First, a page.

Thursday, January 31, 2008
The snowstorms in China are creating major disruptions in the global car business. Workers can't get to factories, goods can't be transported to harbors, plants have been shut down for lack of power. Terra Daily via Agence France-Presse has the story: Fierce, driving snow storms in China disrupted global automakers' production at their joint venture factories owing to a lack of workers, parts and energy, the companies said Wednesday. Ford Motor shut its Ford and Mazda assembly, engine and research plants in Nanjing from Monday as the eastern city was forced to close icy roads and bridges after being pounded by the worst snow storm in five decades.
"It would be very dangerous to ask the employees to come to the plant," said Lynn Ouyang, a spokeswoman for the Detroit, Michigan carmaker, adding she did not know when production would resume. Freezing temperatures and unrelenting snow has left Nanjing buried under a blanket of heavy snow, prompting the government to call on energy-guzzling factories to curtail production to help ease home-use natural gas shortages. "We use gas for air conditioning of the factory and also for drying paint on our products," said a Mazda spokeswoman.
Snowflake image by NOAA (from Wikimedia Commons). Trillions of these things are falling in China
Photo of green giant in Blue Earth, Minnesota by greefus groinks (from Wikimedia Commons)
90 billion tonnes of carbon a year is absorbed from the atmosphere by the oceans, and almost as much is released; microbes play a key role in both. On land, a combination of primary production, respiration and microbial decomposition leads to the uptake of 120 billion tonnes of carbon every year and the release of 119 billion tonnes.
"The impact of these microbially-controlled cycles on future climate warming is potentially huge," says Dr Reay [of the University of Edinburgh]. By better understanding these processes we could take more carbon out of the atmosphere using microbes on land and in the sea. Methane-eating bacteria can be used to catch methane that is released from landfill, Cyanobacteria could provide hydrogen fuel, and plankton have already become a feedstock for some biofuels.
"Microbes will continue as climate engineers long after humans have burned that final barrel of oil. Whether they help us to avoid dangerous climate change in the 21st century or push us even faster towards it depends on just how well we understand them."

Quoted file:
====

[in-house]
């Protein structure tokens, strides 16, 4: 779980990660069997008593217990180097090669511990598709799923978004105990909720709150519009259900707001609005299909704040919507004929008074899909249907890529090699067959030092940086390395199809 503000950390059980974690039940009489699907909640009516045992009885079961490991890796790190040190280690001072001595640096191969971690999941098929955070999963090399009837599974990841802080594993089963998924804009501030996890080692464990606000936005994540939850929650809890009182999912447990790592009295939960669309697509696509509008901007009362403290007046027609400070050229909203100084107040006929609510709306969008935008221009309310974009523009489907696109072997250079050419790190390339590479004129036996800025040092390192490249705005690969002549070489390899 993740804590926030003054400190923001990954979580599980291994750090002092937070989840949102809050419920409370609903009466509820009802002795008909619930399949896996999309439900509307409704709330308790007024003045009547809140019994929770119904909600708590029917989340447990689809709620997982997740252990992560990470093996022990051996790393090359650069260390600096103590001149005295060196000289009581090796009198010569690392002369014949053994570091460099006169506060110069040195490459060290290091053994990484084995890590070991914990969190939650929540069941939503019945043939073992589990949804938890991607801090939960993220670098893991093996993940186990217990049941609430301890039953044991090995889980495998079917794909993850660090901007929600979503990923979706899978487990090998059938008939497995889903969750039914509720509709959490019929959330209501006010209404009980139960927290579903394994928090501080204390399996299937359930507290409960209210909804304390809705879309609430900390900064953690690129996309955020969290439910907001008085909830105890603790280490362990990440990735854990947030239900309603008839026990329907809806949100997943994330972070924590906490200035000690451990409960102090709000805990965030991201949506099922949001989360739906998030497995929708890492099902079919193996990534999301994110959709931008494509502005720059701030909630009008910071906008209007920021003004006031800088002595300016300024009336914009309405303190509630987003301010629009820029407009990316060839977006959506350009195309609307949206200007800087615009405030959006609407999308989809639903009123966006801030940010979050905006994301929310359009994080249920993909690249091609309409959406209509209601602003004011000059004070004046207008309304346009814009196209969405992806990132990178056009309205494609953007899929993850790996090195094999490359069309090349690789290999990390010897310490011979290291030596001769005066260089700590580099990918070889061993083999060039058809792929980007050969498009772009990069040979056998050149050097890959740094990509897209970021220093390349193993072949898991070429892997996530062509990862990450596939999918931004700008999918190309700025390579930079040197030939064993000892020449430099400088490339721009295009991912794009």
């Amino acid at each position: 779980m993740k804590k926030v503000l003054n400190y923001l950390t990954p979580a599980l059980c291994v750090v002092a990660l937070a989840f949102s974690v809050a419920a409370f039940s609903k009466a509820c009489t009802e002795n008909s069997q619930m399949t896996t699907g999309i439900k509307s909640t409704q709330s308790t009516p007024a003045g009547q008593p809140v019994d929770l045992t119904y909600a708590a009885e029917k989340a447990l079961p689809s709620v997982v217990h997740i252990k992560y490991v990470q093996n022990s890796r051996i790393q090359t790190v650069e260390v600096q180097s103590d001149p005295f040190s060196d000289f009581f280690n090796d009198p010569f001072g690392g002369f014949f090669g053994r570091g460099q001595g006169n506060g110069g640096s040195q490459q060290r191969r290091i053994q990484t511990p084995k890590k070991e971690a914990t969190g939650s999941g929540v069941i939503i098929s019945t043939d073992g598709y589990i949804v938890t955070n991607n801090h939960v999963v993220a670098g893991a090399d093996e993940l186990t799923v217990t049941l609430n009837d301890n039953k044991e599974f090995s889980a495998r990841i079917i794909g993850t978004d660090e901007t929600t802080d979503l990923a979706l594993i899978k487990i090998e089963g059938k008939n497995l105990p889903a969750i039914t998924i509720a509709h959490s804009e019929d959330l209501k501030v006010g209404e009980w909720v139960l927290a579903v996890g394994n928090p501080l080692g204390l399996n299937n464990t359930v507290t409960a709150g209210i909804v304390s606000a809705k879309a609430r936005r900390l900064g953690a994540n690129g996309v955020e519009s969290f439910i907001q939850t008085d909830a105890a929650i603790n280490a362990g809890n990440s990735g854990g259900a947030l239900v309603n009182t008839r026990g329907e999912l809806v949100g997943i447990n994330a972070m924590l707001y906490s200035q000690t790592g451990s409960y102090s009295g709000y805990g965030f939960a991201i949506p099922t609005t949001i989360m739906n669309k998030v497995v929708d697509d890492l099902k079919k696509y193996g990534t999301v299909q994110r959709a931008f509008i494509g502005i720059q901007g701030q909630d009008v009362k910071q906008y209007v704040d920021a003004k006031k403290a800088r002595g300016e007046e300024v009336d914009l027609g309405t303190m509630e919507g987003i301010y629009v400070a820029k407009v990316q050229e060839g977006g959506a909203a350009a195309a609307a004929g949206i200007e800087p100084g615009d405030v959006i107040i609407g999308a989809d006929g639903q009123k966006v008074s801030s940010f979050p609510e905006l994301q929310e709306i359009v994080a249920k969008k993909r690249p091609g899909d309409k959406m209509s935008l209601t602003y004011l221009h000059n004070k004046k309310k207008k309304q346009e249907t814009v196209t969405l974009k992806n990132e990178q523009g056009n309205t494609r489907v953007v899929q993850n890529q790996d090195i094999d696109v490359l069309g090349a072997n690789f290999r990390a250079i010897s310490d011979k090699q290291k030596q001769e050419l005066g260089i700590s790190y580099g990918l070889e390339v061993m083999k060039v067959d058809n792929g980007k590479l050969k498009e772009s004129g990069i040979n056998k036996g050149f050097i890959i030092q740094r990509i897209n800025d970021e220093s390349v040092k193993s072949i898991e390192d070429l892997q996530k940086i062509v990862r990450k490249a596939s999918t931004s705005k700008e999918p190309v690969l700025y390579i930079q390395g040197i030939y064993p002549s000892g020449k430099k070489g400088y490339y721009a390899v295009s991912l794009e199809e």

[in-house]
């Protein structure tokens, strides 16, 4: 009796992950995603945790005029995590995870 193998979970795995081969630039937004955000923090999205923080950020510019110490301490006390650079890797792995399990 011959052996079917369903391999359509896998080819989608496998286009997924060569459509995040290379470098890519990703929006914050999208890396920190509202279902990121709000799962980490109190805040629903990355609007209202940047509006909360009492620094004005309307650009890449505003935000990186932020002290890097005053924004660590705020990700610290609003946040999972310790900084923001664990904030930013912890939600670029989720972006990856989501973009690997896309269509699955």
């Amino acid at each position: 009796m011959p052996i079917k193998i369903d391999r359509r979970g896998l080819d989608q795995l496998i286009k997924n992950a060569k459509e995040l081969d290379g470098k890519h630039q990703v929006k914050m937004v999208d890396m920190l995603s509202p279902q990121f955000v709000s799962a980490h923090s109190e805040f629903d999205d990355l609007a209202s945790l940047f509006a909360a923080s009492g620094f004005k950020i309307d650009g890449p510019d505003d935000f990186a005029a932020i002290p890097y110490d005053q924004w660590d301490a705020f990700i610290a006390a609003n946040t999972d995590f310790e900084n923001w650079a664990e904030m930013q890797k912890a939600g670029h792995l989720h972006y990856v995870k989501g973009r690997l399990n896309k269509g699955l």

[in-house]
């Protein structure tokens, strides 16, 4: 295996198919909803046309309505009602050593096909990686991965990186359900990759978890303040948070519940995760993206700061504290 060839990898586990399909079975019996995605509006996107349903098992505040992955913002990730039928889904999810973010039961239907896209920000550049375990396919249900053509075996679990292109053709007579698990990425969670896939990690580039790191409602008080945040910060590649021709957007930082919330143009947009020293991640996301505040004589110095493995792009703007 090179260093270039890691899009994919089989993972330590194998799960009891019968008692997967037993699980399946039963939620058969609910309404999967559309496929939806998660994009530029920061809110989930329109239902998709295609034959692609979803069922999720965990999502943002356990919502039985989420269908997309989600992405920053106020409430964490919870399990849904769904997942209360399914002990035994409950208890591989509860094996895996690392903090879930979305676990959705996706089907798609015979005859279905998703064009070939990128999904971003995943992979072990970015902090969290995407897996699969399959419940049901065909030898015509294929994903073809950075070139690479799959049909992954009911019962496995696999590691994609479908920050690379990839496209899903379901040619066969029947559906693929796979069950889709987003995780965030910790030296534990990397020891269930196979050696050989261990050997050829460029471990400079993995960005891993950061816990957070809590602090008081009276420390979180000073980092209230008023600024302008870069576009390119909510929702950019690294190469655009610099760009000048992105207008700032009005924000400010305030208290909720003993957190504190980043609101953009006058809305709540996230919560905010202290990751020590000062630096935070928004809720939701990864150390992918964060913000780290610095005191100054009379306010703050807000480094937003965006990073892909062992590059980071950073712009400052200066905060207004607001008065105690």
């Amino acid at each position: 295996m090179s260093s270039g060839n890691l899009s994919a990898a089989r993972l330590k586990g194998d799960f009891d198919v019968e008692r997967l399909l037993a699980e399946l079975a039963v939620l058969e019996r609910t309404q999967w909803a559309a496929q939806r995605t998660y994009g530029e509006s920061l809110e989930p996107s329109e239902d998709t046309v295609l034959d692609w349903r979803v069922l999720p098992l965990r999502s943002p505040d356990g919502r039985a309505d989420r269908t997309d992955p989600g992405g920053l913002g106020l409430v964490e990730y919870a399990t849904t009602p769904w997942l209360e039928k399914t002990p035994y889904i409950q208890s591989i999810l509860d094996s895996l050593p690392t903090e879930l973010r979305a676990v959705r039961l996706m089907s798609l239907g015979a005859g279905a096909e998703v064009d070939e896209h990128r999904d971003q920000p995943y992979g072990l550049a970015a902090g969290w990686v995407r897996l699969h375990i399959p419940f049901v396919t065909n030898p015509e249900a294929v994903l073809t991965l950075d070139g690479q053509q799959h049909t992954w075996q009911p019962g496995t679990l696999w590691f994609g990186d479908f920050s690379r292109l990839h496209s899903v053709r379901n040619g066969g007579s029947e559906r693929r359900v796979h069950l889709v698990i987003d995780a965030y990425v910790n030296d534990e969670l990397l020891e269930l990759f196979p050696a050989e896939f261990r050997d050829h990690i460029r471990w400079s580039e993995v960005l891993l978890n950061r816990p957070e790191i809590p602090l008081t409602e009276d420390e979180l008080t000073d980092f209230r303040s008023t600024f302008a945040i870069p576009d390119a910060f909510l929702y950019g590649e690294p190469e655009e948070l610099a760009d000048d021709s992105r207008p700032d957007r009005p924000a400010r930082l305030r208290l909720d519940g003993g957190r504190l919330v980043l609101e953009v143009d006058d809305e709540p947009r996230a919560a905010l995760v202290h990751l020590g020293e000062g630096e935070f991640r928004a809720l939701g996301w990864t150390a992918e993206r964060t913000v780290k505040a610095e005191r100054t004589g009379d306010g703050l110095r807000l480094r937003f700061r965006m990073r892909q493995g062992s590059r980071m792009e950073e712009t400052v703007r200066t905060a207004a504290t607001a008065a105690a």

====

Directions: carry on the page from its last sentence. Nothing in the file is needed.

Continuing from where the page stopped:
Photo of a microbe (Paracoccus dentrificans, if you must know) by Richard Evans-Gowing, University of East Anglia (Wikimedia Commons)
Real Climate reports that these swell guys are holding a pseudo-scientific conference to generate PR for climate change denial. The Real Climate poster does an amusing job of explaining the difference between a genuine scientific conference and Heartland's festival of shills, scheduled to take place in New York March 2-4. He urges his readers to accept the all-expenses invitation that Heartland is dangling in front of real scientists and skip the tobacco-science lectures.
As usual, much work remains to better understand all the interconnections, and the work is much harder when denialists are busily making noise and doing their utmost to confuse everyone.
The stakes are high, since the insurance industry depends on this body of work to help them price risk correctly. Owners of coastal property might well be hovering at the boundaries of insurability, if they're not over the line already.
Hurricane structure graphic by NOAA
Wednesday, January 30, 2008
Science Daily reports on an article called "Treating Sewage For Drinking Water," which should appear in the January 28 issue of Chemical & Engineering News: C&EN Associate Editor Jyllian Kemsley notes in the article that some communities have used recycled wastewater for decades to replenish their drinking water supplies and wastewater often finds agricultural use for irrigation. Droughts, environmental concerns, and population growth now are forcing water utilities to consider adapting or expanding the practice, Kemsley explains.
Earlier in January, for instance,